Discovery could reveal what Earth, Mars were like 100 mn yrs ago
It could be possible to know what the atmospheres of Earth, Mars were like hundreds of millions yrs ago.
Washington: It could now be possible to know what the atmospheres of the Earth and Mars were like hundreds of millions years ago, thanks to a new chemical reaction uncovered by scientists.
Chemists at UC San Diego have uncovered a new chemical reaction on tiny particulates in the atmosphere that could allow scientists to gain a glimpse from ancient rocks of the atmospheres of the Earth and Mars.
The discovery has also provided a simple chemical explanation for the unusual carbonate inclusions found in a meteorite from Mars that was once thought by some scientists to be evidence of ancient Martian life.
"We never knew before how the atmosphere could be trapped in carbonate," said Mark Thiemens, of UC San Diego``s Division of Physical Sciences.
"This chemical reaction, which takes place on the surface of aerosols in the atmosphere, not only provides us with an understanding of how these carbonates can form on the Earth and Mars. It gives us a new tool to better understand climate change, as our planet warms and becomes more dusty," said Thiemens.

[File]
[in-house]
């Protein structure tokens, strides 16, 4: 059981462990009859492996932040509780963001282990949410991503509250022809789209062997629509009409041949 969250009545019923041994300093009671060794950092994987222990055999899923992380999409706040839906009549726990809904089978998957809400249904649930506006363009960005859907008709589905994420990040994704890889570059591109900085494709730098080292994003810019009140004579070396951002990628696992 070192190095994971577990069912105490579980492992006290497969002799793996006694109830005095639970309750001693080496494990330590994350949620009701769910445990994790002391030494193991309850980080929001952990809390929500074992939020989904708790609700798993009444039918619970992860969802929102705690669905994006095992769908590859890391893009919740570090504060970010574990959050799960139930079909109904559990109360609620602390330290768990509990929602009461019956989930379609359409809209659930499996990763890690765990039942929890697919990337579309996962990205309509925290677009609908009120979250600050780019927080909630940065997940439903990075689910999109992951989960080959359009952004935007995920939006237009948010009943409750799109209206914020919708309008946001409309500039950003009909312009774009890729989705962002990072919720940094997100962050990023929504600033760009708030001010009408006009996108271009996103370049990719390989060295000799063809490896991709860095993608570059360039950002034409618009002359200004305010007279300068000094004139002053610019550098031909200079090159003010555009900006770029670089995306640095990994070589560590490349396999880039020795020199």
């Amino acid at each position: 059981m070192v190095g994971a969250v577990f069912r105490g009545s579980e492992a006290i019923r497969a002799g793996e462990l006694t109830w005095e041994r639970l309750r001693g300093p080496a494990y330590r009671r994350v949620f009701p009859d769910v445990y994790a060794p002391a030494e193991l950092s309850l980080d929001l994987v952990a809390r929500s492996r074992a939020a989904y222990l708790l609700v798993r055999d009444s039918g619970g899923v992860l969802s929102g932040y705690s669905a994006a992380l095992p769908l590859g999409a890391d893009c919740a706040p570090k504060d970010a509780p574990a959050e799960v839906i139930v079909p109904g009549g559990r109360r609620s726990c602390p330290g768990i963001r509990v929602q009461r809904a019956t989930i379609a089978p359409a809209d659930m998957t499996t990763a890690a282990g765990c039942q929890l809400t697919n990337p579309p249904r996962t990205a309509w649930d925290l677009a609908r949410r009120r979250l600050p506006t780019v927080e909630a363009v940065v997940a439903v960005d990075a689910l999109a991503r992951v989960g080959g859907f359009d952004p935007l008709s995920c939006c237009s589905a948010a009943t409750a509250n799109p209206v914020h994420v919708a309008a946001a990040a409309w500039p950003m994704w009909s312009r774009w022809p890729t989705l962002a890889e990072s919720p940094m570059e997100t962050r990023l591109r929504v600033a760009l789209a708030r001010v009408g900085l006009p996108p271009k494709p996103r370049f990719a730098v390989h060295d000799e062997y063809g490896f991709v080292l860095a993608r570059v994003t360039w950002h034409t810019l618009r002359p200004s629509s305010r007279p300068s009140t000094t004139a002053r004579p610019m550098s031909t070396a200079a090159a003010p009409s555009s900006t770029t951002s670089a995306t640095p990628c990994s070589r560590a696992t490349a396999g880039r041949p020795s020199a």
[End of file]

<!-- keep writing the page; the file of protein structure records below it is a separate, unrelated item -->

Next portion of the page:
Robina Shaheen, of the Thiemens`` laboratory, discovered the chemical reaction. She found that a higher than expected proportion of oxygen 17 isotopes in the carbonates found on dust grains, aerosols and dirt from various parts of the world.
Martian meteorites, such as ALH84001, which was once thought to exhibit evidence of extraterrestrial life, have carbonates with similarly high oxygen 17 anomalies.
Scientists have long attributed those anomalies to photochemical processes involving ozone and carbon dioxide in the thin atmosphere on Mars, which is bathed by intense ultraviolet radiation.
"What she found is that the tiny little layer on the outside of the grain is where this chemistry all happens.
"It``s the ozone in the atmosphere mixing with water and carbon dioxide that drives a completely different kind of chemistry, one that``s not in any of the models," said Thiemens.
"You can do chemistry on a grain that``s a lot quicker and easier in many respects than is possible in other atmospheric processes," he said.
The findings were published in the Journal of the Proceedings of the National Academy of Sciences.